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Review of the Saitek X52 Pro Flight Control System with FSX

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FlightSimulationGuru.com reviews the Saitex X52 Pro Flight Control System with FSX. This accessory is a great addition for anyone looking to take their home flight simulation experience to the next level. Video credit: FlightSimulationGuru.com (YouTube).

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Today at FlightSimulationGuru.com, we're going to take a look at the Saitek X52 PRO flight stick and throttle set, and it's used with Microsoft Flight Simulator version 10. The X52 system comes as a paired unit of the flight stick and throttle control. As an added feature, the throttle control also features a multifunction display, which we will discuss in more detail shortly.

The flight stick connects to the throttle control using a proprietary connector. The throttle control then connects to your system using a USB cable. Setup of the system with Microsoft Flight Simulator was straightforward and only involved running a simple setup utility. One of the advantages of the X52 system is the abundance of buttons, switches, and sliders that can be assigned to any task to meet your needs within the simulator.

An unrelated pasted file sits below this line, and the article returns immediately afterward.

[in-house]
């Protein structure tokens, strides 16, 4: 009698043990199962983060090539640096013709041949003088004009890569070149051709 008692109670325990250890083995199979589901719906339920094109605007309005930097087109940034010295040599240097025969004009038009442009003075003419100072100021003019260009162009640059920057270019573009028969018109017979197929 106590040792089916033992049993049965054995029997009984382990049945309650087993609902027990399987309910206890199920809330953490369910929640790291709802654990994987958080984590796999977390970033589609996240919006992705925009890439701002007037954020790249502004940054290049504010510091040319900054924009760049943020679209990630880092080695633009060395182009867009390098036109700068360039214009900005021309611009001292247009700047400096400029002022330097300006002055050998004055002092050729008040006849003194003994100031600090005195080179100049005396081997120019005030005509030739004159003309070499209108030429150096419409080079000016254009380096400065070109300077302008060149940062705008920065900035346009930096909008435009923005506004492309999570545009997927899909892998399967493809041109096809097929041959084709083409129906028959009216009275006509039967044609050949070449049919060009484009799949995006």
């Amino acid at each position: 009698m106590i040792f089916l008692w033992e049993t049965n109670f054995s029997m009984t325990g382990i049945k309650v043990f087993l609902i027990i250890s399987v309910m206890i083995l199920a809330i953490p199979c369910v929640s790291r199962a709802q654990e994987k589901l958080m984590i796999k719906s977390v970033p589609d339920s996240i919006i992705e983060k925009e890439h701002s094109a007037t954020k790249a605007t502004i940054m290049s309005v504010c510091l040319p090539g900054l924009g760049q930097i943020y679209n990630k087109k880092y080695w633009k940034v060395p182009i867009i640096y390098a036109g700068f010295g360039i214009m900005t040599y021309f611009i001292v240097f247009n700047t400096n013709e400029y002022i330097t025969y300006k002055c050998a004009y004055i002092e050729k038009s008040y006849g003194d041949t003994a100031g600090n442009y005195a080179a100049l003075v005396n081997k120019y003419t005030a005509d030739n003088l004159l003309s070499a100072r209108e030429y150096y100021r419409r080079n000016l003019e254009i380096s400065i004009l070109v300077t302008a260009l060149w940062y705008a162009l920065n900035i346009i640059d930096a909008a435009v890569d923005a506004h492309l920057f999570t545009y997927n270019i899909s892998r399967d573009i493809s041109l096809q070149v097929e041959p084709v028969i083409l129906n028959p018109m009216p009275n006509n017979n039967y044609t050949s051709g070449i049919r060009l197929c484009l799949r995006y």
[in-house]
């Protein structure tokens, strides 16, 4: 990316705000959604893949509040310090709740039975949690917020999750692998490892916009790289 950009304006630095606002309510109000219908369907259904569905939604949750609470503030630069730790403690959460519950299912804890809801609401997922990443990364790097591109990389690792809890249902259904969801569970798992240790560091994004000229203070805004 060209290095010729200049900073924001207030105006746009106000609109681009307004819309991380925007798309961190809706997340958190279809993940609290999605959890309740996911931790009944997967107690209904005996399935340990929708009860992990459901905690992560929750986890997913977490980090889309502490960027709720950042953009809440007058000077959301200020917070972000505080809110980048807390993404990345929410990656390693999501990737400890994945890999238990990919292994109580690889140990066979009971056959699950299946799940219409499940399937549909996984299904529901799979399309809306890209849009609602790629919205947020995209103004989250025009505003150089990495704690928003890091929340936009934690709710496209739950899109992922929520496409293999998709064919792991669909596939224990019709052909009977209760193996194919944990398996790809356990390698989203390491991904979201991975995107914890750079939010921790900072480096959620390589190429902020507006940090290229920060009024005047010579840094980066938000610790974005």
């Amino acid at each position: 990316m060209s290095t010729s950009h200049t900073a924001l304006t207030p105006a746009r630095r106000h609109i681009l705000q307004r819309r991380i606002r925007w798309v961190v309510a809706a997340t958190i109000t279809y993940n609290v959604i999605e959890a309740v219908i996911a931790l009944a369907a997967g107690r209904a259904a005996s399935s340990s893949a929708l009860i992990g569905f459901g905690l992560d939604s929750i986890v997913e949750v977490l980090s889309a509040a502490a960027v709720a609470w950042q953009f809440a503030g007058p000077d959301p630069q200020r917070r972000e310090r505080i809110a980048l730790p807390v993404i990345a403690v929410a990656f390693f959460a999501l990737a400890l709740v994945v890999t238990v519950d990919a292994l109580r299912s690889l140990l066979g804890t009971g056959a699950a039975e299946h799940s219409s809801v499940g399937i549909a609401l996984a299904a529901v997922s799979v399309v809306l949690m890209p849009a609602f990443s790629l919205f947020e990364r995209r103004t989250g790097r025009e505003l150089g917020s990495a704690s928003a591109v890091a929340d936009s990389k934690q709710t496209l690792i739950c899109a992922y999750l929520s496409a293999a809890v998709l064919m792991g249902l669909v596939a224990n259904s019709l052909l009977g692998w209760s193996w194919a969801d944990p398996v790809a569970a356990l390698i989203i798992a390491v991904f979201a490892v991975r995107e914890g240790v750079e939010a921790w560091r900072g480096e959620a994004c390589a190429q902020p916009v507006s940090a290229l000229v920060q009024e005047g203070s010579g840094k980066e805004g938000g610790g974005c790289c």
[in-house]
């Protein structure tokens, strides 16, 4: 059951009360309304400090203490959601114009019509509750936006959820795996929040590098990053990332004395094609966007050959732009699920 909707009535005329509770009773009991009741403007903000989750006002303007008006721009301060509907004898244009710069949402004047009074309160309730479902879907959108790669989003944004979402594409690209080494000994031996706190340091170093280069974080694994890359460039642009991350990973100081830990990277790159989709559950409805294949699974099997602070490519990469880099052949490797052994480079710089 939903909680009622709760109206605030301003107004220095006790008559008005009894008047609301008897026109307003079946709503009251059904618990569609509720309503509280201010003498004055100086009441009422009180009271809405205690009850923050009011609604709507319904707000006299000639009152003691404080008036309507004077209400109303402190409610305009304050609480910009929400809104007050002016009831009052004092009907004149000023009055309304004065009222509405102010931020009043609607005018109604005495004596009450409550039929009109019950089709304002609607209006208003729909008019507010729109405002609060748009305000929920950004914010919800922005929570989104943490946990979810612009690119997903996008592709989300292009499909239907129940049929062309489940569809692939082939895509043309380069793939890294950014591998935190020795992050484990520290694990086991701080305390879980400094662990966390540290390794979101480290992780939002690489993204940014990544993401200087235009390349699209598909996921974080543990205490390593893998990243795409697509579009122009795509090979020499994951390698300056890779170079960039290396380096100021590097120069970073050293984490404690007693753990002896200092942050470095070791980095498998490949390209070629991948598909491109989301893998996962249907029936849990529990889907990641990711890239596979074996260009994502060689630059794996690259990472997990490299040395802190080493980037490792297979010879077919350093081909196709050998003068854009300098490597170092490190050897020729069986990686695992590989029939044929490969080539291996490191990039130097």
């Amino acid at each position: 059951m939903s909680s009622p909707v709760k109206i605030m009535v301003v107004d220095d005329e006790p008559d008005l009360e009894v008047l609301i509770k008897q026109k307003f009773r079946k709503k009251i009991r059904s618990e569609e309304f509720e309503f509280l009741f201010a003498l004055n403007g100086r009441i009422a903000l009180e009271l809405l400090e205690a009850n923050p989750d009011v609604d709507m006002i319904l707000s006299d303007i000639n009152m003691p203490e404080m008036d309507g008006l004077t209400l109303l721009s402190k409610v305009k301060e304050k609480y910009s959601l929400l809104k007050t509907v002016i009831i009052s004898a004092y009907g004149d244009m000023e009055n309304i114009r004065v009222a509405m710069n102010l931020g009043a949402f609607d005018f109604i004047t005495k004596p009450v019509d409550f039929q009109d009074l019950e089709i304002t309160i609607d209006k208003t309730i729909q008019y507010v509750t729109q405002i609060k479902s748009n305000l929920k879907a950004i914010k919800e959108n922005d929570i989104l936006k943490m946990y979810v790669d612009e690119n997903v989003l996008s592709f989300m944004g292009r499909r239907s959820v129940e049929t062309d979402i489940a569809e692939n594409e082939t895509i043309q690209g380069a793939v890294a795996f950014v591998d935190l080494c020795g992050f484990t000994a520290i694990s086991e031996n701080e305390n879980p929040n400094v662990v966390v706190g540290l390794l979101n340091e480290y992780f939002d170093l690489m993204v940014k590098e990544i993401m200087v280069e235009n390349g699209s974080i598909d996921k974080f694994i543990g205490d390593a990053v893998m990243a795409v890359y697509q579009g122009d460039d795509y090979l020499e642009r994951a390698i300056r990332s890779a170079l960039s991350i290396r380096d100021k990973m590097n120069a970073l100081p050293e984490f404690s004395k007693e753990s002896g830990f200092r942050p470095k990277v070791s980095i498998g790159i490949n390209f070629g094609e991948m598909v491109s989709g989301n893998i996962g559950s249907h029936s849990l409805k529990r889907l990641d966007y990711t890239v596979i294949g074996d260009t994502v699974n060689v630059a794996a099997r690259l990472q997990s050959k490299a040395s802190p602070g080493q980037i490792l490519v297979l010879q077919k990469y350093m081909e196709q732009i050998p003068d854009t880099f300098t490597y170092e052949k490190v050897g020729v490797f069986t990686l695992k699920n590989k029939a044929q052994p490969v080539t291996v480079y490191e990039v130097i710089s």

Let's take a quick tour around the controls to see the range of inputs available. The front base of the flight stick contains three momentary toggle switches that can be moved up or down. The thumb controls on the flight stick feature two multidirectional top pads, one at the base and one on the top left, in addition to three standard push buttons. Although it's not particularly useful with most applications of Microsoft Flight Simulator, one of the coolest features of the flight stick is the protected weapons fire button. A red safety switch with a green safe indicator covers the central fire button, which upon clicking up the safety with the thumb, switches color to glow red. Another unique feature is the silver rotating mode switch. This allows the user to switch between three different modes of switch settings. Therefore, each switch on the setup can be assigned to up to three different functions within the simulator. The LED adjacent to the mode switch changes color between red, purple, and blue to indicate the current mode. The mode number is also displayed on the LED screen of the throttle control. The remaining buttons on the throttle stick feature a standard index finger switch and a switch for the pinky finger at the base of the stick.